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Smart Cities: The Future of Urban Areas, Part 3

In Smart Cities: The Future of Urban Areas, Part 2 of this blog series I described the “smart cities” initiative that has taken place in two of Mexico’s biggest cities: Guadalajara and Mexico City (see Figure 1). In Italy, Milano has started a project to become a smart city.

Figure 1

A smart city overview. (Source: Schneider Electric)

A smart city overview.
(Source: Schneider Electric)

The communication infrastructure of future smart cities can be used for connecting all the smart systems that are able to manage the electric power in an automated mode, making it possible to increase the energy saving and the safety of big urban areas.

The data contained in this infrastructure has to be correctly protected; hence many regulatory standards are needed.

The effectiveness and the reliability of the communication protocols is a key point to ensure the success of this initiative, which holds the promise of making people who live in big cities more connected and making their lives more comfortable.

There is also the need for standardization of the communication protocols of the infrastructures carrying the data of smart cities, because it’s very important that the standards don’t depend strongly on the country where the smart city is placed. A wide variety of different communication standards for different countries might create confusion and lack of reliability of the overall system. The answer to this need is represented by the efforts of standards associations like the IEEE Standards Association (IEEE-SA):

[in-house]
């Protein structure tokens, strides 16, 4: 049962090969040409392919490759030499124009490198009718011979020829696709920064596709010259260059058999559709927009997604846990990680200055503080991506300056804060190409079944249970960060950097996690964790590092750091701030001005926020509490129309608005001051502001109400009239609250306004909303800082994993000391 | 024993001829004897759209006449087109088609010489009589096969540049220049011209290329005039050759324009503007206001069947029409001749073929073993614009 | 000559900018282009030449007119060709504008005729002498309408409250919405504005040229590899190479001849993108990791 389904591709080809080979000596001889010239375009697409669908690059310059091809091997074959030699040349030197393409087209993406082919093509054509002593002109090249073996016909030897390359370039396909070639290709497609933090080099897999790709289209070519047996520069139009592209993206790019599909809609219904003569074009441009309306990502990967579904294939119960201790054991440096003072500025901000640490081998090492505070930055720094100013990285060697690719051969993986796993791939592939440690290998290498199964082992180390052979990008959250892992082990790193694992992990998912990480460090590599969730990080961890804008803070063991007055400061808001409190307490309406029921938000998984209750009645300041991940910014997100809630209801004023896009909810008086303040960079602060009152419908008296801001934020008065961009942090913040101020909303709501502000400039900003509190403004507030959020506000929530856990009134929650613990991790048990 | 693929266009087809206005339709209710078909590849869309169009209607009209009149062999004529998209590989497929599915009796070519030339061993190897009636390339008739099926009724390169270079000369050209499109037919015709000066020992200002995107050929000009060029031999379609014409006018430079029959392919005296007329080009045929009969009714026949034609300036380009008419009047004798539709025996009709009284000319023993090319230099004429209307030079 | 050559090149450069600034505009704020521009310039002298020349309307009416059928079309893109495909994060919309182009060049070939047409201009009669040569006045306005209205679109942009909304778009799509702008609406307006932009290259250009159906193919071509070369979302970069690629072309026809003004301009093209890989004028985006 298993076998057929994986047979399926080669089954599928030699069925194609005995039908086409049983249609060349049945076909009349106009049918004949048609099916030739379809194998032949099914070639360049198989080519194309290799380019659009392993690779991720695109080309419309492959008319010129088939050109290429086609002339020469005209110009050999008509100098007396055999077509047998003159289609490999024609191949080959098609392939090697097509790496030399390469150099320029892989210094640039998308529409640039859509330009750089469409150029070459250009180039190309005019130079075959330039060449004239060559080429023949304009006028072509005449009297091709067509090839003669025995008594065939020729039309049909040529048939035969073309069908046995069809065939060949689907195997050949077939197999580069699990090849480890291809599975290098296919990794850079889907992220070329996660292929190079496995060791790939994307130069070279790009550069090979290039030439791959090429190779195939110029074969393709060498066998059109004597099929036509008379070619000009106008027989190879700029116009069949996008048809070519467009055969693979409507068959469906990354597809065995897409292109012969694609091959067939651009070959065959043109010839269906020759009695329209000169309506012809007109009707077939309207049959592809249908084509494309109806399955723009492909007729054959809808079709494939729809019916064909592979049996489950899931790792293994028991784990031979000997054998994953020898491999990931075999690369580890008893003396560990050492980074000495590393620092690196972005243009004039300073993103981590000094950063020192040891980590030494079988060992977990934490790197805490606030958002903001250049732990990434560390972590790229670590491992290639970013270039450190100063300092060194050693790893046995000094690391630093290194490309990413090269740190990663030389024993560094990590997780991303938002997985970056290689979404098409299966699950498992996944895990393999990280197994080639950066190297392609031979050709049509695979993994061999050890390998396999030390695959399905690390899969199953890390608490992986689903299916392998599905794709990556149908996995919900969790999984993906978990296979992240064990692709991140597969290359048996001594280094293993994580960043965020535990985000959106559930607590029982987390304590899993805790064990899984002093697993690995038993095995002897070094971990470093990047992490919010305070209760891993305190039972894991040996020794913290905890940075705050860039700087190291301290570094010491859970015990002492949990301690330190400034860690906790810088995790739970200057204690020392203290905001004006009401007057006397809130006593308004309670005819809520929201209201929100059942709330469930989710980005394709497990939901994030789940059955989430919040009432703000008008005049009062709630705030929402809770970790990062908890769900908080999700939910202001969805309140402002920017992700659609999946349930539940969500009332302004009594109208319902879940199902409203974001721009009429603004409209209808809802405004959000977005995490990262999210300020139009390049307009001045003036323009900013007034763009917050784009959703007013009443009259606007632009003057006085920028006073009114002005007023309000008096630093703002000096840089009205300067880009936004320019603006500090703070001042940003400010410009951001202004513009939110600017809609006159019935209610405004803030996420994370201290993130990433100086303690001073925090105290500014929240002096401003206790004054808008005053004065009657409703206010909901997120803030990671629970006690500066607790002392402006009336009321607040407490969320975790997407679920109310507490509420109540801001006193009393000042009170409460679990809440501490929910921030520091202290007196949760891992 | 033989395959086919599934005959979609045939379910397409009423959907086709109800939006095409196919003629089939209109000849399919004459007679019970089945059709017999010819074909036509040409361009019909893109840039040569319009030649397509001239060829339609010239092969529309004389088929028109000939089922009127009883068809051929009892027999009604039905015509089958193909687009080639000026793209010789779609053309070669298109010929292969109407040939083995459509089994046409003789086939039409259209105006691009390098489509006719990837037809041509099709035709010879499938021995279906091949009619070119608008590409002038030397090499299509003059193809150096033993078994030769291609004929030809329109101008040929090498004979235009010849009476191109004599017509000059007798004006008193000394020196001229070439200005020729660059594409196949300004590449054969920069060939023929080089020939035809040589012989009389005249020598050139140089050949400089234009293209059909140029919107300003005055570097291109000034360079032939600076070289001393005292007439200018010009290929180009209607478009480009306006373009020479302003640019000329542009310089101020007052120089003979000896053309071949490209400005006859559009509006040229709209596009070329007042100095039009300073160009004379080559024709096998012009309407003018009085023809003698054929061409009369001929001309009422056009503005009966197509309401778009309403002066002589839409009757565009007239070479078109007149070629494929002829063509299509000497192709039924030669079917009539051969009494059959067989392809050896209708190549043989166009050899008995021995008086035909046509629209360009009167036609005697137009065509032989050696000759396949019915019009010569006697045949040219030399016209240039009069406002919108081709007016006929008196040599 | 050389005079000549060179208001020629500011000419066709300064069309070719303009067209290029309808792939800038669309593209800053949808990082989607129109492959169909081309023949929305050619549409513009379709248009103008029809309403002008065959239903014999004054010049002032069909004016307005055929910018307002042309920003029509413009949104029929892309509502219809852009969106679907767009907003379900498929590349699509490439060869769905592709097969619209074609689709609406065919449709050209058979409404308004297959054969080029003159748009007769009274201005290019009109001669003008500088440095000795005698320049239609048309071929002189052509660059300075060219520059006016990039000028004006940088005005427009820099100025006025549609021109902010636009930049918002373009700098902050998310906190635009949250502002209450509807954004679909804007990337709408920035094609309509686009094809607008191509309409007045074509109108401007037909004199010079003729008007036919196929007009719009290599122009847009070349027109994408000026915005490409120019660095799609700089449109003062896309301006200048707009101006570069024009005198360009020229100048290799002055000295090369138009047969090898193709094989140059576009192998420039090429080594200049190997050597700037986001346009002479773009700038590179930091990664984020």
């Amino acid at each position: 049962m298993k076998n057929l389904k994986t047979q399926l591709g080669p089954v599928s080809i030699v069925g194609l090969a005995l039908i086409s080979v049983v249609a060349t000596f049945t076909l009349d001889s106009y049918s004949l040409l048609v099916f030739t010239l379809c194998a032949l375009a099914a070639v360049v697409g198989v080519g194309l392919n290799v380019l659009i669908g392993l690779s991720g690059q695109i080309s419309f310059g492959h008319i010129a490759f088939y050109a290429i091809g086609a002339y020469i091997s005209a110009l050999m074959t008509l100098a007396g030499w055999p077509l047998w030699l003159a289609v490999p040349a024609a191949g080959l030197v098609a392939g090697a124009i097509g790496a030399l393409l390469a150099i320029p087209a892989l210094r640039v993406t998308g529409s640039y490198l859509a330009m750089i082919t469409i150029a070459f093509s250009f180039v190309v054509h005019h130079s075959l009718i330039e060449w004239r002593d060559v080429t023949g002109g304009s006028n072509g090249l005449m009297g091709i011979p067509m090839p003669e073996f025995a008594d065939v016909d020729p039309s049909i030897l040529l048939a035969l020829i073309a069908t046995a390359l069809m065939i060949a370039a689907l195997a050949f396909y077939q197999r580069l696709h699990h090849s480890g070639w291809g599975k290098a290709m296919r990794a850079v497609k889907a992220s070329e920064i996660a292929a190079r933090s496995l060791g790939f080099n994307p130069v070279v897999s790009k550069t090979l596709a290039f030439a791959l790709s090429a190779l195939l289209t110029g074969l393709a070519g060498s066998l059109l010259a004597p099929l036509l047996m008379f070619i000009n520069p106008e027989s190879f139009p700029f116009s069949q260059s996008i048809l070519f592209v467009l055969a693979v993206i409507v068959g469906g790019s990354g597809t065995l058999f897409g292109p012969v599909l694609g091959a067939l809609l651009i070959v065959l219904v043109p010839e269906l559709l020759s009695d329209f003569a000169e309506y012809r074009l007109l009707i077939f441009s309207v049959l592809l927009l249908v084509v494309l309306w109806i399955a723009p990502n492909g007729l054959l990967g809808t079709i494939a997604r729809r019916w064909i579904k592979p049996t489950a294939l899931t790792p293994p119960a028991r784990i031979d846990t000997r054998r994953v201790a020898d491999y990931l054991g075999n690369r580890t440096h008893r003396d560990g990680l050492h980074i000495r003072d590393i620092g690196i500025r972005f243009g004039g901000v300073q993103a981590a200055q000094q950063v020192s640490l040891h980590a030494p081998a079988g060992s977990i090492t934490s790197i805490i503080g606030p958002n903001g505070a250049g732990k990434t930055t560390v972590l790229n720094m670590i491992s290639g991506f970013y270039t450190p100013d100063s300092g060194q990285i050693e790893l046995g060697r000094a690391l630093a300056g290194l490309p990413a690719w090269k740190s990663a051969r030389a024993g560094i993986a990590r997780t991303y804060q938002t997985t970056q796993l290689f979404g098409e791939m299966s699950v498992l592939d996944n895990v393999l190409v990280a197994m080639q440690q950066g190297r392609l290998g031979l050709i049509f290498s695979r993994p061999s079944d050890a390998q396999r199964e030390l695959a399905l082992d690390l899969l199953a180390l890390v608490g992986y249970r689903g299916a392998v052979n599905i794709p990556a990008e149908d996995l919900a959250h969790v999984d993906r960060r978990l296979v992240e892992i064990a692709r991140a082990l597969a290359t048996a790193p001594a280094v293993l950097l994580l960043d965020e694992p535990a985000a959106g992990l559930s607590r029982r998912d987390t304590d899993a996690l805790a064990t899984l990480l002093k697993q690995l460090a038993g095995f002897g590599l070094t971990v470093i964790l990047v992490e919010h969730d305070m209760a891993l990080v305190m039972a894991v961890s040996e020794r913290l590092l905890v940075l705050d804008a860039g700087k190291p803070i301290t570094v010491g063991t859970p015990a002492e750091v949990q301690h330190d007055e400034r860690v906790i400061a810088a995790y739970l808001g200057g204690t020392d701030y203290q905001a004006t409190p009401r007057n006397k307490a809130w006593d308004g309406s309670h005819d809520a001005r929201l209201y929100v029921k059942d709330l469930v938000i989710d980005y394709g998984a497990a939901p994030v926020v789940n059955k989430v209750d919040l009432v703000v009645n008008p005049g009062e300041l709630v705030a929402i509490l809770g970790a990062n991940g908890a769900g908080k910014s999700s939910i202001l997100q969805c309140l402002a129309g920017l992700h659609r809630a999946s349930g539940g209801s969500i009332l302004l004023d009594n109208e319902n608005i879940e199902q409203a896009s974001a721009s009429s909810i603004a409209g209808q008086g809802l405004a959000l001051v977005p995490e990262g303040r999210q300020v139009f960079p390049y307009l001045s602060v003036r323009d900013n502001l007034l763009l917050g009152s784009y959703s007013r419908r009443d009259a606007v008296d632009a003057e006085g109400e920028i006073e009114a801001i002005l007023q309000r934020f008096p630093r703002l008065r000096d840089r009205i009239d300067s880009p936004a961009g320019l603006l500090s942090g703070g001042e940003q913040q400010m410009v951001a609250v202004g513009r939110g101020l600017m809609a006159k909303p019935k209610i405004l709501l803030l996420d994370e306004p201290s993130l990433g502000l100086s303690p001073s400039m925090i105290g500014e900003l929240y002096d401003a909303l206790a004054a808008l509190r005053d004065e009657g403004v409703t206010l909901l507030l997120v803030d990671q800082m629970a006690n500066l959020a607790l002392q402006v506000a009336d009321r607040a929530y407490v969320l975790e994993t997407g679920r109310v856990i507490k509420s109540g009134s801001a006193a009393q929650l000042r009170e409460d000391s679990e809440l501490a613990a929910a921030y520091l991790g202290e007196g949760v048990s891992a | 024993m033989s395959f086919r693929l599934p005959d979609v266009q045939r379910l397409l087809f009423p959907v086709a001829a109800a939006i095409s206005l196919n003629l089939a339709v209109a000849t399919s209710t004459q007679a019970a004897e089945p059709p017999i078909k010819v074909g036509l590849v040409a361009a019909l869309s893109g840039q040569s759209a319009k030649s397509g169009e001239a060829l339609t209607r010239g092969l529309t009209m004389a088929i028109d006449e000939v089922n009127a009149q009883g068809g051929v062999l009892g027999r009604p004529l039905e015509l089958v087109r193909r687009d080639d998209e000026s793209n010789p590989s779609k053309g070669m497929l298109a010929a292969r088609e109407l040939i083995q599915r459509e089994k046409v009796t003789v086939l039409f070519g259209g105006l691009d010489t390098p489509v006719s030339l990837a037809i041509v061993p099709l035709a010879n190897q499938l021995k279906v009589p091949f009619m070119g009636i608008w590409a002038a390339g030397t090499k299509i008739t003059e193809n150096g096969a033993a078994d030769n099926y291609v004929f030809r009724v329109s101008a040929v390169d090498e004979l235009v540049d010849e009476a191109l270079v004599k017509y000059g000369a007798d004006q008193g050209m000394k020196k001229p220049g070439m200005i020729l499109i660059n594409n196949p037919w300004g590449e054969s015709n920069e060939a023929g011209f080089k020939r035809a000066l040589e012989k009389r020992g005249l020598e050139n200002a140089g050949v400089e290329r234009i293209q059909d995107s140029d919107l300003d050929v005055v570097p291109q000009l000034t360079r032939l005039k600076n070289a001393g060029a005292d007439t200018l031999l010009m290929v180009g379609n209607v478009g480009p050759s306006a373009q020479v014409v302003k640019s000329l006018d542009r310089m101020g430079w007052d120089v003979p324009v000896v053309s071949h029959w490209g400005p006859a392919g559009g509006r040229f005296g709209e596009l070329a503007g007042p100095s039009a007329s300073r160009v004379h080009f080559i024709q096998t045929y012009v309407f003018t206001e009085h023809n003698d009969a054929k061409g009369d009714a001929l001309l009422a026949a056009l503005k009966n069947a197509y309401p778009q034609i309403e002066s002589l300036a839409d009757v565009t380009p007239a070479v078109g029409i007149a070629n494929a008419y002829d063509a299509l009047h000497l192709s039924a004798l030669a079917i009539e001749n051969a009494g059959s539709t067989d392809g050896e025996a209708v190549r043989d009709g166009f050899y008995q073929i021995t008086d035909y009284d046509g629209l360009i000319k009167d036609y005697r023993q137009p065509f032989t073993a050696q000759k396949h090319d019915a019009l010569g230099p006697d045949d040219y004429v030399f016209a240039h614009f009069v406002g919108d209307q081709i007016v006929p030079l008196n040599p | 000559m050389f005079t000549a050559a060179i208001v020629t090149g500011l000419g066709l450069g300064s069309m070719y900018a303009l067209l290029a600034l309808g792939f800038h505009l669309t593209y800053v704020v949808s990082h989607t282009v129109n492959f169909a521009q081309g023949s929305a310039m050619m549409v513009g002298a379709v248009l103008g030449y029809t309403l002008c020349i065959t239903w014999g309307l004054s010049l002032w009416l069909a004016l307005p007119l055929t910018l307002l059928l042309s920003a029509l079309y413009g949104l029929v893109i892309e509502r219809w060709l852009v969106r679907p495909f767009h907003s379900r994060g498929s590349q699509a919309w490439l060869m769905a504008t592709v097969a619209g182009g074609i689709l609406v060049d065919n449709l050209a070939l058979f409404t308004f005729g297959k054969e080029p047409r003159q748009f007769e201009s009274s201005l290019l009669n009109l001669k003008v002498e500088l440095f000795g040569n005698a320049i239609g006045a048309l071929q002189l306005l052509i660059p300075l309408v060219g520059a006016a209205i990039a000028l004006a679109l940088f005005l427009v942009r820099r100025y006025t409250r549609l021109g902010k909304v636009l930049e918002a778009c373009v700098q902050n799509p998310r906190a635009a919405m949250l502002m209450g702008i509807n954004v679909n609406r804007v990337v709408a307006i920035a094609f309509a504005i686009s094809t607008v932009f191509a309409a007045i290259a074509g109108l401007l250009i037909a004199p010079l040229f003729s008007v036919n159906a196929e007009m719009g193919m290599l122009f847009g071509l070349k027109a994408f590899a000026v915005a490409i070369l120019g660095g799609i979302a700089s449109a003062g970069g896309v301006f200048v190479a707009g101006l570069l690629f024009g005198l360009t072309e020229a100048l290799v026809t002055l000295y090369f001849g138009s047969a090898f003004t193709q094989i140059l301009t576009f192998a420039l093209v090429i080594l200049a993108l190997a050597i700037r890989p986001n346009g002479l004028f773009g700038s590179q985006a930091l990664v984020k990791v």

“As products and solutions are becoming ever more complex, the successful realization of products requires the use of multiple technologies and components,” explains Dr. John Kulick, Vice-Chair of the IEEE-SA Standards Board. “Standards provide the natural means for engineers to incorporate different components into their work. Familiarity with standards allows engineers to more quickly adapt necessary technology to projects under development. This utilization of standards can lead to shortened time to market which is important in today’s competitive marketplace.”

The importance of a reliable and secured system for wireless communication of smart objects with the cloud inside a smart city is reflected in the initiative of a top company in the field of the Internet of Things, Freescale, which has adopted the Thread Networking Protocol, a communication protocol for networking a smart house with the cloud of connected devices in the infrastructures of a smart city (see Figure 2).

Figure 2

The Thread networking protocol has been adopted for connecting smart homes to the Internet of Things. (Source Thread Group)

The Thread networking protocol has been adopted for connecting smart homes to the Internet of Things.
(Source Thread Group)

The smart objects can be inserted inside the home and are able to communicate with each other by a low-power communication technology, and the smart houses are connected to the cloud by a wireless protocol that has to be reliable and safe, to guarantee the effectiveness of the services by remote access and the privacy of the data exchanged across the smart city communication infrastructure. A citizen of a smart city can control his home by means of his smartphone or tablet, and he can switch on or off the thermostats, he is able to control the lights, he can check the security systems, and he can be informed of unauthorized access by an alarm message. These are only a few of the possible features that a smart house can offer, and hence the smart city might be an efficient environment for the networking of these very comfortable smart homes.